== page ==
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Allama Majlisi

ImageThe Safavid dynasty was in power in Iran, and many Safavid rulers had appointed Shia scholars as overseers of the law. Upon the demise of Mullah Faiz Kashani, Allama Majlisi was eventually appointed as Shaikh al-Islam by Shah Suleiman. It is during this time that Shi'ism was publicly preached and practiced in Iran, and Shia festivals and commemorations like Ghadir and Ashura became part of the culture.

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Allama Majlisi

The scholar ascended the pulpit, and eventually the crowd in the mosque became quiet. He began with his usual praise of the Ahlul Bayt (peace be upon them), but soon there was a change in his tone. He began talking about the various beliefs of the Shia faith, and to the shock of many people,  a funeral shroud was brought in. As tears started rolling down people's faces, the scholar held it up and said, "These are my beliefs. I wish for each of you to place your signature on my shroud as witnesses that I subscribe to and adhere to these beliefs!"

One of the most prolific scholars in the history of Shi'ism, he was born Muhammad Baqir Majlisi in Isfehan in 1037 AH. His father, Mullah Muhammad Taqi Majlisi, was himself a prominent scholar, and it is under his tutelage that Allama Majlisi acquired much of his education, starting at a tender age of four. As time progressed, he also studied under Mullah Sadra, Mullah Faiz Kashani, and Allama Hassan Ali Shustari. In all, he received permission to perform Ijtihad (derivation of Islamic law) from 21 different teachers.

The Safavid dynasty was in power in Iran, and many Safavid rulers had appointed Shia scholars as overseers of the law. Upon the demise of Mullah Faiz Kashani, Allama Majlisi was eventually appointed as Shaikh al-Islam by Shah Suleiman. It is during this time that Shi'ism was publicly preached and practiced in Iran, and Shia festivals and commemorations like Ghadir and Ashura became part of the culture.

Several hundred years ago, Shaikh Kulayni, Shaikh as-Saduq, and Shaikh Tusi had compiled four different collections of narrations they had found fairly authentic. In Allama Majlisi's period, Mullah Faiz Kashani and Shaikh Hurr Ameli had also compiled collections which contained rearrangements of these four books as well as other narrations. Yet Allama Majlisi knew that there still existed dozens of booklets and notebooks belonging to students of the Infallibles (peace be upon them) that contained invaluable narrations. So he took it upon himself to compile a collection of every single narration that was attributed to an Infallible. After several years of struggle, he produced the renowned Bihar al-Anwar al-Jami'atul Darar Aimmatul At'har ("Sea of Lights of the Collection of the Pearls of the Pure Infallibles"), his 110-volume magnum opus that contains narrations of the Infallibles on every topic imaginable, ranging from articles of belief and issues of jurisprudence to recommendations on personal hygiene and matters of everyday routine. However, it must be kept in mind that Allama's goal was to collect every single narration available, not sift through and find the reliable ones, so only a trained scholar can determine which ones are authentic.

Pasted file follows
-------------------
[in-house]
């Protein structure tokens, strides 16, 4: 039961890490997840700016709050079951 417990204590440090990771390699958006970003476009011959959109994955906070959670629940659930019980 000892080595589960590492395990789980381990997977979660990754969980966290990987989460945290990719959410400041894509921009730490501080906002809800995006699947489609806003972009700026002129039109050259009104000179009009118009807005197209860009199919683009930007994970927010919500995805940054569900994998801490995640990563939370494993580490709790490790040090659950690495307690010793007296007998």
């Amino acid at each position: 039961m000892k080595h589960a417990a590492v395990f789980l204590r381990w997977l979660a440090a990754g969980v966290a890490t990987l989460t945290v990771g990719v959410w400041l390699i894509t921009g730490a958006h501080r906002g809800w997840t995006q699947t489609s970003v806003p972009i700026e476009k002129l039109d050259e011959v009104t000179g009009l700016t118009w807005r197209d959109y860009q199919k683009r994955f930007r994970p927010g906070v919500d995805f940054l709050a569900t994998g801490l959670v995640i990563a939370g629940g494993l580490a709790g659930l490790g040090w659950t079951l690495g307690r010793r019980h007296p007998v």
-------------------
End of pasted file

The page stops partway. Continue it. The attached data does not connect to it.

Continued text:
In addition to Bihar al-Anwar, he also wrote several other noteworthy books, including Miratul Uqool ("Mirror of Intellects") and Malazul Akhyar ("Shelter of the Pious"). His three-volume Hayatul Qulub (a historic account starting with Prophet Adam and culminating with a discussion regarding the Infallibles) and Ainul Hayat (a discourse on ethics and morals) have been recently translated in English. A well-rounded scholar, he also wrote a treatise on engineering.

In addition to dozens of volumes of books, Allama Majlisi also produced over a hundred jurists, among them his own daughter. An extremely pious man, the Allama had a keen sense of humor. During the compilation of Bihar al-Anwar, one of his students once brought in a book in which the Allama found a few crumbs of bread. He jovially remarked to his student, "Young man, if you wish, I will give you a cloth on which to keep your bread while you eat it! Oh my students, I wish that you are more considerate about these books. I hope you don't eat on them or leave them in the sun or use them to swat flies!"

On the 27th of Ramadhan, 1111 AH, Allama Majlisi departed this world. He was buried in his native Isfehan, where he had spent his entire 77 years in remarkable service to Islam and Shi'ism.


EDITOR'S NOTE: These articles are adaptations of lectures delivered by Maulana Sadiq Hasan in Karachi, Pakistan, during the 1980s on the lives of the great scholars of Islam. The Urdu lectures can be accessed at Hussainiat.com. For previous articles in this series, please look under the History section.

About Arsalan Rizvi

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